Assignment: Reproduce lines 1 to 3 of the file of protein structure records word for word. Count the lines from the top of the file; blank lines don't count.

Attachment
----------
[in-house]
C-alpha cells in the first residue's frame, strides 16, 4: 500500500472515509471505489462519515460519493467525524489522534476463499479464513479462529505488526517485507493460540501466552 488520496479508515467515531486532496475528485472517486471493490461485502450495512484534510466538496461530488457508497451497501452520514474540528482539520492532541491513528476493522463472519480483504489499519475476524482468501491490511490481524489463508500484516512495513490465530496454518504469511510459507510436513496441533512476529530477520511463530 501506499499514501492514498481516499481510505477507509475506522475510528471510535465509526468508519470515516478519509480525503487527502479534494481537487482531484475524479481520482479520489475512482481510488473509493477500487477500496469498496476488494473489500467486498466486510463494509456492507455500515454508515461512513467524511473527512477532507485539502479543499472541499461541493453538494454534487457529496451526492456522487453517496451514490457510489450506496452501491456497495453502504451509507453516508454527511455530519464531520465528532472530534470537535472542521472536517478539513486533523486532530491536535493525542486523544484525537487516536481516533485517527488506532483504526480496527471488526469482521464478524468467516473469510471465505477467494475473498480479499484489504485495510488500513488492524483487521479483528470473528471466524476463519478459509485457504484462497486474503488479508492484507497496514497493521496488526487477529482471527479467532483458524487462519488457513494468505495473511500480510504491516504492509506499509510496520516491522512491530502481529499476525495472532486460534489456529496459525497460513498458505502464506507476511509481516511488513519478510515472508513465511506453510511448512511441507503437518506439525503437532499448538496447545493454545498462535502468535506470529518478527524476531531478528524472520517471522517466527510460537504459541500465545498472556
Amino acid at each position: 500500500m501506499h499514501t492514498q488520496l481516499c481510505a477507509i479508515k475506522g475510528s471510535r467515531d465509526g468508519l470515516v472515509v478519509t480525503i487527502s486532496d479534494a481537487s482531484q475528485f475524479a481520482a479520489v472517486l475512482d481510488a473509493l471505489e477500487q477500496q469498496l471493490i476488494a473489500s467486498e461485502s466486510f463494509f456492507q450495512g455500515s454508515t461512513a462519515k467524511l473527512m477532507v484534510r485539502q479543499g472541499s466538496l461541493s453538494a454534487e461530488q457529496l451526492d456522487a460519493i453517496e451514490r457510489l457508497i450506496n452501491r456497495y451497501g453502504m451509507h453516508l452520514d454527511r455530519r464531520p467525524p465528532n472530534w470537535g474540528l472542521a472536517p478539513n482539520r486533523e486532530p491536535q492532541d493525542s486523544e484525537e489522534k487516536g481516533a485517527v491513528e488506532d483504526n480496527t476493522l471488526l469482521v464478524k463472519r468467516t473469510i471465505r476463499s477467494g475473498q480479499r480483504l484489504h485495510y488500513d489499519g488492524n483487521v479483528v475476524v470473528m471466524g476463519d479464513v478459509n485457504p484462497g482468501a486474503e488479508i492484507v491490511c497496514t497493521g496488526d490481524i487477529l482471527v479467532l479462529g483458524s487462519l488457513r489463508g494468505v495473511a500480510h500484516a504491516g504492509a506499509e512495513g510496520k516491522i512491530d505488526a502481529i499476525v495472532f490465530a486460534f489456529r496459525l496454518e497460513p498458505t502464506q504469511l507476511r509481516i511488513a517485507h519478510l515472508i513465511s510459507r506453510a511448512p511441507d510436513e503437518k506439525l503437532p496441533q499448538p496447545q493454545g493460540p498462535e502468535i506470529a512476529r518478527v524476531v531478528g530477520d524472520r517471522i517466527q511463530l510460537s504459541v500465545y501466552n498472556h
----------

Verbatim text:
[in-house]
C-alpha cells in the first residue's frame, strides 16, 4: 500500500472515509471505489462519515460519493467525524489522534476463499479464513479462529505488526517485507493460540501466552 488520496479508515467515531486532496475528485472517486471493490461485502450495512484534510466538496461530488457508497451497501452520514474540528482539520492532541491513528476493522463472519480483504489499519475476524482468501491490511490481524489463508500484516512495513490465530496454518504469511510459507510436513496441533512476529530477520511463530 501506499499514501492514498481516499481510505477507509475506522475510528471510535465509526468508519470515516478519509480525503487527502479534494481537487482531484475524479481520482479520489475512482481510488473509493477500487477500496469498496476488494473489500467486498466486510463494509456492507455500515454508515461512513467524511473527512477532507485539502479543499472541499461541493453538494454534487457529496451526492456522487453517496451514490457510489450506496452501491456497495453502504451509507453516508454527511455530519464531520465528532472530534470537535472542521472536517478539513486533523486532530491536535493525542486523544484525537487516536481516533485517527488506532483504526480496527471488526469482521464478524468467516473469510471465505477467494475473498480479499484489504485495510488500513488492524483487521479483528470473528471466524476463519478459509485457504484462497486474503488479508492484507497496514497493521496488526487477529482471527479467532483458524487462519488457513494468505495473511500480510504491516504492509506499509510496520516491522512491530502481529499476525495472532486460534489456529496459525497460513498458505502464506507476511509481516511488513519478510515472508513465511506453510511448512511441507503437518506439525503437532499448538496447545493454545498462535502468535506470529518478527524476531531478528524472520517471522517466527510460537504459541500465545498472556
Amino acid at each position: 500500500m501506499h499514501t492514498q488520496l481516499c481510505a477507509i479508515k475506522g475510528s471510535r467515531d465509526g468508519l470515516v472515509v478519509t480525503i487527502s486532496d479534494a481537487s482531484q475528485f475524479a481520482a479520489v472517486l475512482d481510488a473509493l471505489e477500487q477500496q469498496l471493490i476488494a473489500s467486498e461485502s466486510f463494509f456492507q450495512g455500515s454508515t461512513a462519515k467524511l473527512m477532507v484534510r485539502q479543499g472541499s466538496l461541493s453538494a454534487e461530488q457529496l451526492d456522487a460519493i453517496e451514490r457510489l457508497i450506496n452501491r456497495y451497501g453502504m451509507h453516508l452520514d454527511r455530519r464531520p467525524p465528532n472530534w470537535g474540528l472542521a472536517p478539513n482539520r486533523e486532530p491536535q492532541d493525542s486523544e484525537e489522534k487516536g481516533a485517527v491513528e488506532d483504526n480496527t476493522l471488526l469482521v464478524k463472519r468467516t473469510i471465505r476463499s477467494g475473498q480479499r480483504l484489504h485495510y488500513d489499519g488492524n483487521v479483528v475476524v470473528m471466524g476463519d479464513v478459509n485457504p484462497g482468501a486474503e488479508i492484507v491490511c497496514t497493521g496488526d490481524i487477529l482471527v479467532l479462529g483458524s487462519l488457513r489463508g494468505v495473511a500480510h500484516a504491516g504492509a506499509e512495513g510496520k516491522i512491530d505488526a502481529i499476525v495472532f490465530a486460534f489456529r496459525l496454518e497460513p498458505t502464506q504469511l507476511r509481516i511488513a517485507h519478510l515472508i513465511s510459507r506453510a511448512p511441507d510436513e503437518k506439525l503437532p496441533q499448538p496447545q493454545g493460540p498462535e502468535i506470529a512476529r518478527v524476531v531478528g530477520d524472520r517471522i517466527q511463530l510460537s504459541v500465545y501466552n498472556h